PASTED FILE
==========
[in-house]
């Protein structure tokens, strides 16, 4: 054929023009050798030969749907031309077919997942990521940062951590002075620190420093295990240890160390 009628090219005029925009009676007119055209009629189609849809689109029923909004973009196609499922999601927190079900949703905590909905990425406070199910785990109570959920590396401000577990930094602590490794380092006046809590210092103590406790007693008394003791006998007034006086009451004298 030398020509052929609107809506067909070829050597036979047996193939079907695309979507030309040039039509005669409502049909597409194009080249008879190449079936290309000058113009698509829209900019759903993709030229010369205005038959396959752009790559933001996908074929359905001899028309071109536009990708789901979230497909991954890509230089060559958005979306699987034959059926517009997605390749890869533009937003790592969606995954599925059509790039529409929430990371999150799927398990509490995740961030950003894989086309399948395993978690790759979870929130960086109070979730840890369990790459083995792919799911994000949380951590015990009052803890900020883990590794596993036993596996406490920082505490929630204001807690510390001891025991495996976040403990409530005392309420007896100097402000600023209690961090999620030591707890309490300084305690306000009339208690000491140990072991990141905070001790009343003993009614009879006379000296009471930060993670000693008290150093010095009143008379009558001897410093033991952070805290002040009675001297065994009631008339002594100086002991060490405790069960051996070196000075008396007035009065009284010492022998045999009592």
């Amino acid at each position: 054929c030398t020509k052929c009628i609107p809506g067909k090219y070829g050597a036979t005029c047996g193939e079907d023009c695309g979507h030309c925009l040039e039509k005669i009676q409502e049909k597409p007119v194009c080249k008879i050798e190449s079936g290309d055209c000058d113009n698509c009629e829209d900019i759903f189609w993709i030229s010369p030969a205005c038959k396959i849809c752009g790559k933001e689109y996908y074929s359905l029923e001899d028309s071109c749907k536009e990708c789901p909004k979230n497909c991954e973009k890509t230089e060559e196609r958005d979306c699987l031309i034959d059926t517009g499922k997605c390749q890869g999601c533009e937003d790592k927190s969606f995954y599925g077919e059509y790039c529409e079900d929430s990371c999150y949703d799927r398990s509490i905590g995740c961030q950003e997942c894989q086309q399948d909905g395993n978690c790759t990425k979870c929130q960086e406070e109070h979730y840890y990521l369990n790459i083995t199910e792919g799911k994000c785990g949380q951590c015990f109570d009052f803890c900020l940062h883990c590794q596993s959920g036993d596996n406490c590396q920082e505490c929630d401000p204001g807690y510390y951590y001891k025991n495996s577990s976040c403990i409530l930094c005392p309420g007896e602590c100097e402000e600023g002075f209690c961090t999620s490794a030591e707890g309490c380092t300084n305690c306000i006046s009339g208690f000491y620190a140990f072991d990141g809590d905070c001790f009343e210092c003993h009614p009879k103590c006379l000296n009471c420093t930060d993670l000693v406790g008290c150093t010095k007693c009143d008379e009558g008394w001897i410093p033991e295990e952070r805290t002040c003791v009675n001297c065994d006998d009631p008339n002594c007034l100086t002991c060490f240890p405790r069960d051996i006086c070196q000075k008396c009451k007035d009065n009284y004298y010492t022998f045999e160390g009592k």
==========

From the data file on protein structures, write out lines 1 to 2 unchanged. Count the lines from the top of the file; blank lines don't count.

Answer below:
[in-house]
């Protein structure tokens, strides 16, 4: 054929023009050798030969749907031309077919997942990521940062951590002075620190420093295990240890160390 009628090219005029925009009676007119055209009629189609849809689109029923909004973009196609499922999601927190079900949703905590909905990425406070199910785990109570959920590396401000577990930094602590490794380092006046809590210092103590406790007693008394003791006998007034006086009451004298 030398020509052929609107809506067909070829050597036979047996193939079907695309979507030309040039039509005669409502049909597409194009080249008879190449079936290309000058113009698509829209900019759903993709030229010369205005038959396959752009790559933001996908074929359905001899028309071109536009990708789901979230497909991954890509230089060559958005979306699987034959059926517009997605390749890869533009937003790592969606995954599925059509790039529409929430990371999150799927398990509490995740961030950003894989086309399948395993978690790759979870929130960086109070979730840890369990790459083995792919799911994000949380951590015990009052803890900020883990590794596993036993596996406490920082505490929630204001807690510390001891025991495996976040403990409530005392309420007896100097402000600023209690961090999620030591707890309490300084305690306000009339208690000491140990072991990141905070001790009343003993009614009879006379000296009471930060993670000693008290150093010095009143008379009558001897410093033991952070805290002040009675001297065994009631008339002594100086002991060490405790069960051996070196000075008396007035009065009284010492022998045999009592």